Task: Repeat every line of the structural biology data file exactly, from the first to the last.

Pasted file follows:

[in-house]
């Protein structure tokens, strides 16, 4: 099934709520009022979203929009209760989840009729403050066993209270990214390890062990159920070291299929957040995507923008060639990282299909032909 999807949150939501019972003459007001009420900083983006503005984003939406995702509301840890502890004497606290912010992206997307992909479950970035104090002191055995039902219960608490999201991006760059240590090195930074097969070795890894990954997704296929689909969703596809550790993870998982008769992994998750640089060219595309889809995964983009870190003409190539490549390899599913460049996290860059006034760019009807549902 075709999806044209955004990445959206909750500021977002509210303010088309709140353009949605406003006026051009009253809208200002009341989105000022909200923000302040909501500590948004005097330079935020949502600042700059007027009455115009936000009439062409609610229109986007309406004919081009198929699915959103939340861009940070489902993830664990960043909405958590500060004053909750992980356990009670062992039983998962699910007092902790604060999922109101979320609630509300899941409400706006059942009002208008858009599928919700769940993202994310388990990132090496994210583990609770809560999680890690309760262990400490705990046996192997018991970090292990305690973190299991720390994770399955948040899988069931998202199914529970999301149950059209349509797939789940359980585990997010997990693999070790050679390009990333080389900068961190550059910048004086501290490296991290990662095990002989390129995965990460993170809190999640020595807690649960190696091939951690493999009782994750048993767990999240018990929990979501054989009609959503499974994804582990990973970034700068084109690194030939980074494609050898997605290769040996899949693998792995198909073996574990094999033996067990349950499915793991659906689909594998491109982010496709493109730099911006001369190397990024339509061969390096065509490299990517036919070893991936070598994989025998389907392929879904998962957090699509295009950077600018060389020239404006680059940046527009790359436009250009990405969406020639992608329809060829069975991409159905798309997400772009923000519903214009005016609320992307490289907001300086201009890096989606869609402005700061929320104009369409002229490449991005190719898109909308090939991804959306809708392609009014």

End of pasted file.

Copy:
[in-house]
């Protein structure tokens, strides 16, 4: 099934709520009022979203929009209760989840009729403050066993209270990214390890062990159920070291299929957040995507923008060639990282299909032909 999807949150939501019972003459007001009420900083983006503005984003939406995702509301840890502890004497606290912010992206997307992909479950970035104090002191055995039902219960608490999201991006760059240590090195930074097969070795890894990954997704296929689909969703596809550790993870998982008769992994998750640089060219595309889809995964983009870190003409190539490549390899599913460049996290860059006034760019009807549902 075709999806044209955004990445959206909750500021977002509210303010088309709140353009949605406003006026051009009253809208200002009341989105000022909200923000302040909501500590948004005097330079935020949502600042700059007027009455115009936000009439062409609610229109986007309406004919081009198929699915959103939340861009940070489902993830664990960043909405958590500060004053909750992980356990009670062992039983998962699910007092902790604060999922109101979320609630509300899941409400706006059942009002208008858009599928919700769940993202994310388990990132090496994210583990609770809560999680890690309760262990400490705990046996192997018991970090292990305690973190299991720390994770399955948040899988069931998202199914529970999301149950059209349509797939789940359980585990997010997990693999070790050679390009990333080389900068961190550059910048004086501290490296991290990662095990002989390129995965990460993170809190999640020595807690649960190696091939951690493999009782994750048993767990999240018990929990979501054989009609959503499974994804582990990973970034700068084109690194030939980074494609050898997605290769040996899949693998792995198909073996574990094999033996067990349950499915793991659906689909594998491109982010496709493109730099911006001369190397990024339509061969390096065509490299990517036919070893991936070598994989025998389907392929879904998962957090699509295009950077600018060389020239404006680059940046527009790359436009250009990405969406020639992608329809060829069975991409159905798309997400772009923000519903214009005016609320992307490289907001300086201009890096989606869609402005700061929320104009369409002229490449991005190719898109909308090939991804959306809708392609009014």